A student naps in a lecture hall at the Freie Universitaet in Berlin, Germany, Jan. 13, 2003. Getty Images

Drowsiness might not just have ill effects on a person’s day— it could also impact life years later. A study published in the journal of Child Psychology and Psychiatry found that teenagers who reported feeling tired in the middle of the day were more than four times more likely to commit crimes as adults.

Researchers at the University of Pennsylvania and the University of York in the U.K. collected data from 101 15-year-old boys from schools in England to get the results.

“It’s the first study to our knowledge to show that daytime sleepiness during teenage years is associated with criminal offending 14 years later,” Adrian Reine, a professor at the University of Pennsylvania and the study’s lead author, said in a statement about the study Friday.

To collect the data, Reine and his team asked the students to rate their degree of sleepiness and measured brain wave activity and other physiological responses. They also collected data about anti-social behavior, including lying, cheating, stealing and fighting, by talking to the students and their teachers. Reine then searched the archives at London’s Central Criminal Records Office to see which of the students had a criminal record at the age of 29.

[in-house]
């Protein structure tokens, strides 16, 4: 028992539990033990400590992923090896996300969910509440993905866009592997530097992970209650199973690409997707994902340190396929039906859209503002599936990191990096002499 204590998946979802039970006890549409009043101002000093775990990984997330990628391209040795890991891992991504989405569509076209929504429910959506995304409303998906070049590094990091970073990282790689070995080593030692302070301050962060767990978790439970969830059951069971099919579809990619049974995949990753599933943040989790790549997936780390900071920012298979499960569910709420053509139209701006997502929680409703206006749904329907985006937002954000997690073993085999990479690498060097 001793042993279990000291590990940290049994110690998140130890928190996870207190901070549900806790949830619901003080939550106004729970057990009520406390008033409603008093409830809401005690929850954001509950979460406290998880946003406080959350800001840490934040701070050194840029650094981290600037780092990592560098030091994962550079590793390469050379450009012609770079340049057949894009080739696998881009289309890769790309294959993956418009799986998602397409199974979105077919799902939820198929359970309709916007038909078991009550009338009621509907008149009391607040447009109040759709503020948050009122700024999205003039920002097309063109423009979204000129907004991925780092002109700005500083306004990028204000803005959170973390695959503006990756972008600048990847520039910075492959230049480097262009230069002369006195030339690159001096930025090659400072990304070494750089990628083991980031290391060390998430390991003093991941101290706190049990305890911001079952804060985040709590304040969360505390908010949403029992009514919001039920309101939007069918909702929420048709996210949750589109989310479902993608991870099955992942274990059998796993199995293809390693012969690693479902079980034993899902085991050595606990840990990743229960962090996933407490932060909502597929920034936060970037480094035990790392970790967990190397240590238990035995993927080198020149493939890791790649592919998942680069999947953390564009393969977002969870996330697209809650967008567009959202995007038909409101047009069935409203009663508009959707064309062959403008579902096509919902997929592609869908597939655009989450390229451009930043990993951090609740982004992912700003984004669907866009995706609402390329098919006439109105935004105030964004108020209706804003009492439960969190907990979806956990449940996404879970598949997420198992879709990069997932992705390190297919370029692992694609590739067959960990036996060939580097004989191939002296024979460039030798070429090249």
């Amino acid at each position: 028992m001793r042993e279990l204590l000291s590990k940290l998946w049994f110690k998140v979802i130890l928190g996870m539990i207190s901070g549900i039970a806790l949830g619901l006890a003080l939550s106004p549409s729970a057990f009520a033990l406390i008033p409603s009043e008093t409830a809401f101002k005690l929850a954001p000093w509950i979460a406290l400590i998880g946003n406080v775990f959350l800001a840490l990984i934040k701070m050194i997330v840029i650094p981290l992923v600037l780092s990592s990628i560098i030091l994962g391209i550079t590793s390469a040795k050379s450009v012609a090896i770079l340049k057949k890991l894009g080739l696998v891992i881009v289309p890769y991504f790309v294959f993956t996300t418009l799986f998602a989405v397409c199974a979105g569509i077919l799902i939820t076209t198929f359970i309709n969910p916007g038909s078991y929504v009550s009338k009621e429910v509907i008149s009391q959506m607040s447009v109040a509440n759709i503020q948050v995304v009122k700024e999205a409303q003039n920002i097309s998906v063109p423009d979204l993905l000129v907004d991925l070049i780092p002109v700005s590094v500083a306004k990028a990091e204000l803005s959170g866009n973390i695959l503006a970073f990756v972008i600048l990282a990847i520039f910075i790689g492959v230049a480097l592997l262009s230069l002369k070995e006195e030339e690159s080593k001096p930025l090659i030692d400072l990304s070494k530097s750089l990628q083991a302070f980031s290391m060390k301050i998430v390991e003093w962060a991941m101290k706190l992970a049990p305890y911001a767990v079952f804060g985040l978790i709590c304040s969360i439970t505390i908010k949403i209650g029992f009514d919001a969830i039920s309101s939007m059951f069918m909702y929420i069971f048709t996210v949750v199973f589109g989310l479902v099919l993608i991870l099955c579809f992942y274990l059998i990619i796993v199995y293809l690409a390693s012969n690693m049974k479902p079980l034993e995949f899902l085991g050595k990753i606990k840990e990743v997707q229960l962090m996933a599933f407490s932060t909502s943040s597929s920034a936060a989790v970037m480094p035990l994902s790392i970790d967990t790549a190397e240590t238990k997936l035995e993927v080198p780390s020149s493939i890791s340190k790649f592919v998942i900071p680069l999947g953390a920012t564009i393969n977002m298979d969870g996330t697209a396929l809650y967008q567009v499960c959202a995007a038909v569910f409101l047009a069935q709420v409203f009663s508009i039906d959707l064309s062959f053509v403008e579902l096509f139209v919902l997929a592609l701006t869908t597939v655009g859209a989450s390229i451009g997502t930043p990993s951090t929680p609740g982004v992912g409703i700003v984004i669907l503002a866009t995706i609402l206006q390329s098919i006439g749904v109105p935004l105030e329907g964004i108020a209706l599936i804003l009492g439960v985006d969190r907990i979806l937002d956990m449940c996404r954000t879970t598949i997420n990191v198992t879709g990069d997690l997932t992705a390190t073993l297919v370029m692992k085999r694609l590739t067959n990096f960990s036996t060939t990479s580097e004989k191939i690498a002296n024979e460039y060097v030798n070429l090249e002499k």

Sleepiness has become something of an epidemic among teenagers, especially in the United States. More than 87 percent of high school students said they got less than the recommended eight to 10 hours of sleep, according to a 2006 National Sleep Foundation Poll. A similar poll conducted in 2011 showed that by the time students reached senior year, they were sleeping an average of 6.9 hours per night, down from 8.4 hours in sixth grade.

Reine cautioned that drowsiness as a teen doesn’t mean a person will become a criminal and that there were important links to a person’s socioeconomic status as well.

“Is it the case that low social class and early social adversity results in daytime drowsiness, which results in inattention or brain dysfunction, which results 14 years later in crime? The answer is yes,” he said. “Think of a flow diagram from A to B to C to D. Think of a chain. There is a significant link.”

The researchers’ suggestion? Get more sleep.

“That could make a difference not just for anti-social behavior at school with these teenage kids but more importantly, with later serious criminal behavior,” said Reine. “More sleep won’t solve crime, but it might make a bit of a dent.”